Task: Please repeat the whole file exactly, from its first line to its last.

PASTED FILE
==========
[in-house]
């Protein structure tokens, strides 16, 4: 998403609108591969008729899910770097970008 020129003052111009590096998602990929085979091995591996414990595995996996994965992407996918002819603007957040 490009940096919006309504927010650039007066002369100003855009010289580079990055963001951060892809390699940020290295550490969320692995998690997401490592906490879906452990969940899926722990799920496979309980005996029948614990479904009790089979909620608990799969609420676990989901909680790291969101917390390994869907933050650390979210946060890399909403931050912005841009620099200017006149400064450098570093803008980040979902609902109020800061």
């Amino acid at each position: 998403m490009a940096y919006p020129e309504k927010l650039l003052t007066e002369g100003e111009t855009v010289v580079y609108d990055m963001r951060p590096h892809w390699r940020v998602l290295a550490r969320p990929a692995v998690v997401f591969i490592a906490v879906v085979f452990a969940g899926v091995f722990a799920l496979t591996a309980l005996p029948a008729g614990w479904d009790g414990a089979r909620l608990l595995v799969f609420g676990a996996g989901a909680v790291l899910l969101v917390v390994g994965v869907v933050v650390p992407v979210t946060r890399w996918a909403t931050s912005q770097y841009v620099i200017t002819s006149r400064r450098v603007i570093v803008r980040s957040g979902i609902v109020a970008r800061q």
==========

[in-house]
């Protein structure tokens, strides 16, 4: 998403609108591969008729899910770097970008 020129003052111009590096998602990929085979091995591996414990595995996996994965992407996918002819603007957040 490009940096919006309504927010650039007066002369100003855009010289580079990055963001951060892809390699940020290295550490969320692995998690997401490592906490879906452990969940899926722990799920496979309980005996029948614990479904009790089979909620608990799969609420676990989901909680790291969101917390390994869907933050650390979210946060890399909403931050912005841009620099200017006149400064450098570093803008980040979902609902109020800061």
């Amino acid at each position: 998403m490009a940096y919006p020129e309504k927010l650039l003052t007066e002369g100003e111009t855009v010289v580079y609108d990055m963001r951060p590096h892809w390699r940020v998602l290295a550490r969320p990929a692995v998690v997401f591969i490592a906490v879906v085979f452990a969940g899926v091995f722990a799920l496979t591996a309980l005996p029948a008729g614990w479904d009790g414990a089979r909620l608990l595995v799969f609420g676990a996996g989901a909680v790291l899910l969101v917390v390994g994965v869907v933050v650390p992407v979210t946060r890399w996918a909403t931050s912005q770097y841009v620099i200017t002819s006149r400064r450098v603007i570093v803008r980040s957040g979902i609902v109020a970008r800061q």